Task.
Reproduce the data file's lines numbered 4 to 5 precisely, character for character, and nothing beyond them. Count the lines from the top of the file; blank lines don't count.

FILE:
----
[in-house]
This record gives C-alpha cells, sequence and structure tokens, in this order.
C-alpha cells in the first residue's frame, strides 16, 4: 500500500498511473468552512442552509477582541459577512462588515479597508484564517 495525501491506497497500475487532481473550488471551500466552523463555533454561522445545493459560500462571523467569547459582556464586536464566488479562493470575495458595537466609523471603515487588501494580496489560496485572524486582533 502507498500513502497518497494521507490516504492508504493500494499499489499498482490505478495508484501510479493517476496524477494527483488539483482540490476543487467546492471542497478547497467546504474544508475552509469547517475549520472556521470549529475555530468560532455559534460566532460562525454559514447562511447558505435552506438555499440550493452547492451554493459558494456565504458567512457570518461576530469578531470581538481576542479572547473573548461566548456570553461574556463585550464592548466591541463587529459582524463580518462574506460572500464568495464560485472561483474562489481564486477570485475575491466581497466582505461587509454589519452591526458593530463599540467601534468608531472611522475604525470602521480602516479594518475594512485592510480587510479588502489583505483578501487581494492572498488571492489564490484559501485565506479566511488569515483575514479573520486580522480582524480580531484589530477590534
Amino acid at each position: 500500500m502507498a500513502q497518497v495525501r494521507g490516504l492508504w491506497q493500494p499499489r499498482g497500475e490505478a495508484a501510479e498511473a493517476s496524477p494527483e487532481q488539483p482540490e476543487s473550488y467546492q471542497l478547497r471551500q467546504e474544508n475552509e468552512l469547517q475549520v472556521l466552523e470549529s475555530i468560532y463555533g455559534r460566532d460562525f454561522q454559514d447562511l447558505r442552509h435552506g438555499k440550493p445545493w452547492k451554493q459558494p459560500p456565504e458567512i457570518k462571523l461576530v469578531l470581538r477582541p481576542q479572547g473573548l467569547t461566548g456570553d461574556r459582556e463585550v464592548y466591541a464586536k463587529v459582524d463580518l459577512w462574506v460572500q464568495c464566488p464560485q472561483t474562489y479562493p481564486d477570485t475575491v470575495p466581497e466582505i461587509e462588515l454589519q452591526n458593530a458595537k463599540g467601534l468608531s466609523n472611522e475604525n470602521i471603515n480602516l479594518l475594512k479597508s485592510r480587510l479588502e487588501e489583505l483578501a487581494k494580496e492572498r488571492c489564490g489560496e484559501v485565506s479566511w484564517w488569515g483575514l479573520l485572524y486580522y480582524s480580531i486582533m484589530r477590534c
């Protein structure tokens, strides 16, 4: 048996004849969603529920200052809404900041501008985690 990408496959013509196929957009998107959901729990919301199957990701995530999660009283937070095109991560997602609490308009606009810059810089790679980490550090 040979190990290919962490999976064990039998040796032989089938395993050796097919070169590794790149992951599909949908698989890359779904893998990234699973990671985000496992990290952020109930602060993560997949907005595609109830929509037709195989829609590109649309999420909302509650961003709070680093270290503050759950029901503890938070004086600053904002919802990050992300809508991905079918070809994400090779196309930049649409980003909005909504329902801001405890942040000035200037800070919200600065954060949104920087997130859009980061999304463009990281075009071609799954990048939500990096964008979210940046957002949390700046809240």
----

Amino acid at each position: 500500500m502507498a500513502q497518497v495525501r494521507g490516504l492508504w491506497q493500494p499499489r499498482g497500475e490505478a495508484a501510479e498511473a493517476s496524477p494527483e487532481q488539483p482540490e476543487s473550488y467546492q471542497l478547497r471551500q467546504e474544508n475552509e468552512l469547517q475549520v472556521l466552523e470549529s475555530i468560532y463555533g455559534r460566532d460562525f454561522q454559514d447562511l447558505r442552509h435552506g438555499k440550493p445545493w452547492k451554493q459558494p459560500p456565504e458567512i457570518k462571523l461576530v469578531l470581538r477582541p481576542q479572547g473573548l467569547t461566548g456570553d461574556r459582556e463585550v464592548y466591541a464586536k463587529v459582524d463580518l459577512w462574506v460572500q464568495c464566488p464560485q472561483t474562489y479562493p481564486d477570485t475575491v470575495p466581497e466582505i461587509e462588515l454589519q452591526n458593530a458595537k463599540g467601534l468608531s466609523n472611522e475604525n470602521i471603515n480602516l479594518l475594512k479597508s485592510r480587510l479588502e487588501e489583505l483578501a487581494k494580496e492572498r488571492c489564490g489560496e484559501v485565506s479566511w484564517w488569515g483575514l479573520l485572524y486580522y480582524s480580531i486582533m484589530r477590534c
């Protein structure tokens, strides 16, 4: 048996004849969603529920200052809404900041501008985690 990408496959013509196929957009998107959901729990919301199957990701995530999660009283937070095109991560997602609490308009606009810059810089790679980490550090 040979190990290919962490999976064990039998040796032989089938395993050796097919070169590794790149992951599909949908698989890359779904893998990234699973990671985000496992990290952020109930602060993560997949907005595609109830929509037709195989829609590109649309999420909302509650961003709070680093270290503050759950029901503890938070004086600053904002919802990050992300809508991905079918070809994400090779196309930049649409980003909005909504329902801001405890942040000035200037800070919200600065954060949104920087997130859009980061999304463009990281075009071609799954990048939500990096964008979210940046957002949390700046809240």